"The matter remained [a dispute] between the two groups, and after some time, a third group appeared, and said to the [second] group which had forbidden the act: 'Why do you preach to those whom Allah will soon annihilate?'[6] That is, continuing to forbid, condemn, and counsel this group is a waste of time, since there is no point in preaching and forbidding [the acts] of such a group of wicked sinners, who undoubtedly will be annihilated due to their disobedience of what their God has commanded.

"Did The Group That Ordered [The Sinners] To Stop Their Evil Acts Indeed Stop [Preaching Good]?

"The group did not stop, of course, and responded briefly to those who viewed its actions as pointless by saying: Our actions are 'to discharge our duty to your Lord, and perchance they may fear Him.'[7] That is, our actions are a duty we perform for the sake of Allah... Thus, after this trickery and the various responses to it, the city split into three groups: the deceivers; those who forbade [the evil acts], and a third group, which agreed with neither.

"In other words, the city's residents split into three groups... a mutinous, cunning group; a group taking an active stance against this rebellion and trickery through condemnation and counsel, and a group that disavowed those who condemned [evil] and took a passive stance of condemnation without taking action.

"When preaching and advising proved to be useless, leaving that group with no recourse, Allah's word came to pass and his warning was fulfilled: Those who forbade evil were protected from evil; the rebels were severely punished, as will be explained shortly; and, regarding the third group, the text remains silent, possibly indicating contempt [for them] – although they were not punished – because they did not actively condemn [the acts] and were content with condemning them passively, and therefore deserved to be ignored, if not punished, as was written: 'When they disregarded the warnings that had been given them, We rescued those who forbade Evil; but We visited the wrongdoers with a grievous punishment because they were given to transgression. When in their insolence they transgressed (all) prohibitions, We said to them: "Be ye apes, despised and rejected."'[8]

"The Duty to Inform

"The events of the tale of the city point to the vital importance of acting to eliminate evil from society through all the means outlined in the shari'a, as was said in the hadith [compilation] of Sahih Al-Muslim:[9] 'He who witnesses an evil [act] must change it with his own hands; if he cannot, let him [do so] with his tongue; and if he cannot, let him [do so] in his heart; and this [acting within one's heart] is the lowest level of faith.'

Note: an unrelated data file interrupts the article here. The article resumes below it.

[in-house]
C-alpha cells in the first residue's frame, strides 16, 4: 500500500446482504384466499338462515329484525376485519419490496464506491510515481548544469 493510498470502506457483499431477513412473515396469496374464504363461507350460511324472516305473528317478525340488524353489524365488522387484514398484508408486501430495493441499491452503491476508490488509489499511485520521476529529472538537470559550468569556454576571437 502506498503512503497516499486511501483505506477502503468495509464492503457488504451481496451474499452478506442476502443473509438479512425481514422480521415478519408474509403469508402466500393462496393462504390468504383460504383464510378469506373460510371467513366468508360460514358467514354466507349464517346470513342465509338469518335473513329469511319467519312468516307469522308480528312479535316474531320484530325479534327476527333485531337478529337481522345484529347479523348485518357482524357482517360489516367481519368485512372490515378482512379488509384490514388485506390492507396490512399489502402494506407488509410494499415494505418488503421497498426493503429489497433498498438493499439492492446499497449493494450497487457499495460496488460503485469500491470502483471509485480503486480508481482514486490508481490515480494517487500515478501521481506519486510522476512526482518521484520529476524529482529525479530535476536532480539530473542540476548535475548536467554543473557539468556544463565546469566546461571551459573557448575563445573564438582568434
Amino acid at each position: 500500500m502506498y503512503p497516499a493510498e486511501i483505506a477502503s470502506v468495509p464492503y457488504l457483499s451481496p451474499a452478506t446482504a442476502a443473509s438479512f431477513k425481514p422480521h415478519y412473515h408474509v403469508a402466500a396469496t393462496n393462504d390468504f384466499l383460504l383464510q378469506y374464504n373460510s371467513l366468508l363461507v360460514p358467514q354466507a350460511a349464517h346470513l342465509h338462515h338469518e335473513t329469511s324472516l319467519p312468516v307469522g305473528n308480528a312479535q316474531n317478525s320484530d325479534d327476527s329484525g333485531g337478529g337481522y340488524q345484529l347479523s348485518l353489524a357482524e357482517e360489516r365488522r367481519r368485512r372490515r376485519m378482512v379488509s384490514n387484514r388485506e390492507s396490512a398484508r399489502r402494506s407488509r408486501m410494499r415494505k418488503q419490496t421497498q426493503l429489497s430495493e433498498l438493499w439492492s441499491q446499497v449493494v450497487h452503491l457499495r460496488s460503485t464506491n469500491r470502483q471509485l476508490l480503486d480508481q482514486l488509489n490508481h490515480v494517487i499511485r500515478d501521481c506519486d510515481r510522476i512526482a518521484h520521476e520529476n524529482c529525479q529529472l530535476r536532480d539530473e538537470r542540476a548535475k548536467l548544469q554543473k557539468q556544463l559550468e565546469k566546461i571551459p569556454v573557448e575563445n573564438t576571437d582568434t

"Society's laziness in failing to perform the duty of deterrence... or [the duty] to counsel and call for improvement by all possible means, which are fundamentally expressed in the duty [of every Muslim] to decree good and forbid evil – this laziness can sometime cause the ruin of all, not just that of the rebellious group...

"In every society, there must be a group that decrees that good be done and evil forsworn, and that will act in every way and by all means necessary. This role cannot be left to a group that is wrong and leads other astray, or to [a group] that believes only in the righteousness of its own actions and of its own agenda [and ignores the actions of others]... Laziness and dismissal of groups that circumvent the shari'a and its laws constitute steps toward bringing about an unpleasant end for everyone, including the decent and the devout.

"This is where the Quran directs our attention, with Allah's words: 'And fear tumult or oppression, which affecteth not in particular (only) those of you who do wrong: and know that Allah is strict in punishment.'[10] Allah has commanded the believers not to accept evil amongst them, because then the punishment will include them [as well]..."



[2] See MEMRI Inquiry and Analysis No. 442, Arab and Islamic Antisemitism, May 29, 2008; and dozens more references.

[3] Al-Sharq (Qatar), November 11, 2021.

[4] "The city by the sea" is mentioned in Quran 7:163 as a city of Jews.

[5] Quran 7:163, Yusuf Ali.

[6] Quran 7:164, Yusuf Ali.

[7] Quran 7:164. Yusuf Ali.

[8] Quran 7:165-6. Yusuf Ali.

[9]  Sahih Al-Muslim is one of the six most important collections of hadiths for Sunni Muslims, who consider this collection of hadiths the most verified after Sahih Al-Bukhari.

[10] Quran 8:25. Yusuf Ali.

Share this Report:

Help Fight Extremism - Support MEMRI

MEMRI is a 501(c)3 organization. All donations are tax-deductible and kept strictly confidential.